When Wisconsin embarrassed Nebraska in a 39-point Big Ten Championship victory, the vast majority of Wildcats fans assumed the prestigious Capital One Bowl would embrace the real “NU” as its selection – in spite of Nebraska’s head-to-head win in Evanston on Oct. 20.
When, because of Big Ten officials’ meddling or another reason, the Capital One Bowl search committee erased their short-term memory and chose the broken down Cornhuskers, the Northwestern football community was left reeling.
Eventual Heisman winner Johnny Manziel and Texas A&M might have awaited the Cats. Even SEC Championship loser Georgia, easily a top-five team in the nation, was a potential opponent. Then, the Mississippi State hammer dropped in the early afternoon, which had its benefits for a fan base praying for any bowl win.
And it made for some humorous, candid discussion.
At a press conference following the decision, the head coach was asked: “Pat, what do you know about your opponent?”
He quickly responded: “Nothing.”
Well, neither do we. Despite an impressive 8-4 record that has become a realistic goal in Starkville, MSU only played high profile games as an underdog. The Bulldogs blew out weaker opponents, winning seven games by 10 points or more. Their first three losses came against then-No. 1 Alabama in Tuscaloosa, Texas A&M, and LSU in Death Valley. They did fall to rival Ole Miss, the worst loss for either Gator Bowl team, but it seemed understandable when looked at as an emotional win for first-year coach Hugh Freeze. MSU proved it could usually dominate when expected, but never broke through against a good team. What do we make of that?
In the same vein, analysts have struggled to figure out the Wildcats in this strange season. Their best win came on Sept. 8 against Vanderbilt. (And naturally, the Commodores and Bulldogs never squared off in SEC play this season.) Despite finishing in the top-20 of the BCS standings – an incredible accomplishment during this rebuilding year – NU lost heartbreaking games to Michigan and Nebraska and settled into a mid-tier status difficult to shake. This bowl game functions as a measuring stick. The Cats seem on the brink of breaking through, whatever that means. Next season, nearly every skill position player returns, and at first glance NU appears to be a top-four Big Ten team. But without looking forward, and without constantly reminding everyone that the Cats have gone 63 years without a bowl win, this game is significant in itself. Both teams are difficult to figure out. Both programs are improving. The game also seems evenly matched, which is more than you can say for Northwestern versus Georgia.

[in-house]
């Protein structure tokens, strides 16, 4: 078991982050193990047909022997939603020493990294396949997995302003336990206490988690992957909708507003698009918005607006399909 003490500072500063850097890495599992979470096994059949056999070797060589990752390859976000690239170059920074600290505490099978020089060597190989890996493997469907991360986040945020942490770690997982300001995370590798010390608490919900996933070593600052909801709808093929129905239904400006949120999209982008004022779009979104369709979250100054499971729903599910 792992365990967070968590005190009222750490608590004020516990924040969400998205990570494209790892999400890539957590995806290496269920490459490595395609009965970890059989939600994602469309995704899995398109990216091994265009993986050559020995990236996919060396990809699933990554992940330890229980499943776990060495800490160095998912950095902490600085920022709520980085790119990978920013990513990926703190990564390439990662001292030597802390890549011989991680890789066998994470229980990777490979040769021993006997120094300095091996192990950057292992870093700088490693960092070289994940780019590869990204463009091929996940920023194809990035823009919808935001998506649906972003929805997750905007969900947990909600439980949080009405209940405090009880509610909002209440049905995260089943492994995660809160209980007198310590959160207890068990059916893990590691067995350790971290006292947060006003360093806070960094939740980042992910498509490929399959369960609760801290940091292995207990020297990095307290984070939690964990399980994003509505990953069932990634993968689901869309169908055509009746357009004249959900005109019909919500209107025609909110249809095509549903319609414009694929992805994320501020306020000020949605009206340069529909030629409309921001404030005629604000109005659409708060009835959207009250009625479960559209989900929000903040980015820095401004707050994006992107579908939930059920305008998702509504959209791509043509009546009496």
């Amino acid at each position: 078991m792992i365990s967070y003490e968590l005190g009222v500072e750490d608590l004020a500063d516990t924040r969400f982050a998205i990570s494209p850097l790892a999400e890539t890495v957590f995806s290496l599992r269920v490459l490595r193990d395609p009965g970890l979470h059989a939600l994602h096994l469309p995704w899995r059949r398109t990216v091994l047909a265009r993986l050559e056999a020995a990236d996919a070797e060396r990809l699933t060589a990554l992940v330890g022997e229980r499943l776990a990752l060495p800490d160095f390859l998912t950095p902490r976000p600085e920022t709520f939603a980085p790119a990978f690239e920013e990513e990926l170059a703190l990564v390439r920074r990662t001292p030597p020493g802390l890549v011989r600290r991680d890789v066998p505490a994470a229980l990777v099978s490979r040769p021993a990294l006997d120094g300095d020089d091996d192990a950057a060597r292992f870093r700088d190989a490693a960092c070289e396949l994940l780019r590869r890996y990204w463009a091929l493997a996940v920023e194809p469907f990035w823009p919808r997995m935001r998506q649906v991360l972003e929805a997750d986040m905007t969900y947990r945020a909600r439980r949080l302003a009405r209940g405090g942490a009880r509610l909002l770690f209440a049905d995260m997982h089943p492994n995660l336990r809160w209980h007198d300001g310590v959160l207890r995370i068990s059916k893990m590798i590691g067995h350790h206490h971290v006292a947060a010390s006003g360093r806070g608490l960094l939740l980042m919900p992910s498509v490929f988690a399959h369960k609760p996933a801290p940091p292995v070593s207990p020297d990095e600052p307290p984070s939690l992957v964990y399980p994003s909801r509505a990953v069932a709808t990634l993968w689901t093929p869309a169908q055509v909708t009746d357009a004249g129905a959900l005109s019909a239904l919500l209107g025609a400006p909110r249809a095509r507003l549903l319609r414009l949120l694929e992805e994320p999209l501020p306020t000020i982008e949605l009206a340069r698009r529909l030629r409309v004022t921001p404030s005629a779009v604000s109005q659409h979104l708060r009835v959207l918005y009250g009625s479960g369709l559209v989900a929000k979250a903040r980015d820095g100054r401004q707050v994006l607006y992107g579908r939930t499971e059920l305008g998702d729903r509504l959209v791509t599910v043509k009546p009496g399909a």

Although I cannot say anything about this game with authority, given that PurpleWildcats does not own a reserve of Bulldogs game tape, the Jan. 1 TaxSlayer.com Gator Bowl excites me. Jacksonville is not exactly a tourist destination, but instead of being clobbered by a top-10 team in a nicer city, NU can take another step forward – and enter next season in the top-20, where it belongs.
Both teams run the spread offense, but their methods differ completely. MSU coach Dan Mullen was offensive coordinator at Florida for four seasons (three during the Tim Tebow era) and brought Les Koenning to take on the same position in Starkville. He transformed Tyson Lee and Chris Relf into serviceable options under center, before turning to Tyler Russell as the full-time starter this season. He is a successful pocket passer, throwing mainly to top receiver Chad Bumphis and consistent option Chris Smith. The offense avoids radical wrinkles, and gives solid tailback LaDarius Perkins (5.1 yards per rushing attempt) about 15-20 touches out of the backfield. One overlooked statistic from this NU season is the rush defense, which yields just 3.62 yards per carry.
Russell has thrown 22 touchdowns to just six interceptions, though he completes an unspectacular 59.8 percent of his attempts. And as is natural, the collective offensive performance tailed off in losses to superior competition. It obviously helps NU to have Fox Sports Next Freshman All-American Nick VanHoose against a strong offense. The Bulldogs will not win with deception, and Perkins should have a tough time dealing with NU’s excellent linebacking corps. Still, they lead a balanced attack, avoid major errors, and if Russell can spread the ball I have no idea which corners will be able to succeed.
On the other side of the ball, MSU boasts Johnthan Banks, the best defensive back in the country. The defense hauled in 16 interceptions, and with the stout secondary, teams run against the Bulldogs. Opponents throw on less than 45 percent of plays, which puts ownership on running backs to take control. NU runs the ball five of every eight plays, and has Venric Mark. The Cats have won games without any success through the air, and that may need to be the case if they hope to earn a bowl victory.
Predictions, though, are difficult. The teams have no common opponents. They have never played each other. One common factor is that both programs are left with something to prove. Their seasons feel incomplete.
In this bizarre matchup, one thing I do expect is a strong effort from both teams. This Gator Bowl means something.
After all of the drama, Northwestern will kick off on New Year’s Day, rested and ready for a brand new opponent. Only then will we have some definitive answers.
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